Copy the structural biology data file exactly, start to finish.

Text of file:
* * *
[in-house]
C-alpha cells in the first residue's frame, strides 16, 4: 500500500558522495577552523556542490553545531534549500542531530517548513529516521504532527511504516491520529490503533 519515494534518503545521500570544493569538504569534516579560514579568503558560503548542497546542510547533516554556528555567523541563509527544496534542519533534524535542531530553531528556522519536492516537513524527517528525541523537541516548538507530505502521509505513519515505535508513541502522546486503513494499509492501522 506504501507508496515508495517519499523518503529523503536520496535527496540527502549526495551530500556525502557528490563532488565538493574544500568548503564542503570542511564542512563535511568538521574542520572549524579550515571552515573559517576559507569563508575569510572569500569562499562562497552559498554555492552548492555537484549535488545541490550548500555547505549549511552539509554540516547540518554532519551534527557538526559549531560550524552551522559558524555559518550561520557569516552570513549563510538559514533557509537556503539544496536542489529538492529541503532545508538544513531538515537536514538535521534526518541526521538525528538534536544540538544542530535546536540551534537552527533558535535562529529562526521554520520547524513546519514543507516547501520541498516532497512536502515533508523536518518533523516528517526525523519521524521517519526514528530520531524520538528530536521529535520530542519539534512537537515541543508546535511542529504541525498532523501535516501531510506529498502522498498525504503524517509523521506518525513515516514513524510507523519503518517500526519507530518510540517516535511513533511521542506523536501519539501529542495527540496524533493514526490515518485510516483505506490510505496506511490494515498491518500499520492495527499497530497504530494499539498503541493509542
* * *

[in-house]
C-alpha cells in the first residue's frame, strides 16, 4: 500500500558522495577552523556542490553545531534549500542531530517548513529516521504532527511504516491520529490503533 519515494534518503545521500570544493569538504569534516579560514579568503558560503548542497546542510547533516554556528555567523541563509527544496534542519533534524535542531530553531528556522519536492516537513524527517528525541523537541516548538507530505502521509505513519515505535508513541502522546486503513494499509492501522 506504501507508496515508495517519499523518503529523503536520496535527496540527502549526495551530500556525502557528490563532488565538493574544500568548503564542503570542511564542512563535511568538521574542520572549524579550515571552515573559517576559507569563508575569510572569500569562499562562497552559498554555492552548492555537484549535488545541490550548500555547505549549511552539509554540516547540518554532519551534527557538526559549531560550524552551522559558524555559518550561520557569516552570513549563510538559514533557509537556503539544496536542489529538492529541503532545508538544513531538515537536514538535521534526518541526521538525528538534536544540538544542530535546536540551534537552527533558535535562529529562526521554520520547524513546519514543507516547501520541498516532497512536502515533508523536518518533523516528517526525523519521524521517519526514528530520531524520538528530536521529535520530542519539534512537537515541543508546535511542529504541525498532523501535516501531510506529498502522498498525504503524517509523521506518525513515516514513524510507523519503518517500526519507530518510540517516535511513533511521542506523536501519539501529542495527540496524533493514526490515518485510516483505506490510505496506511490494515498491518500499520492495527499497530497504530494499539498503541493509542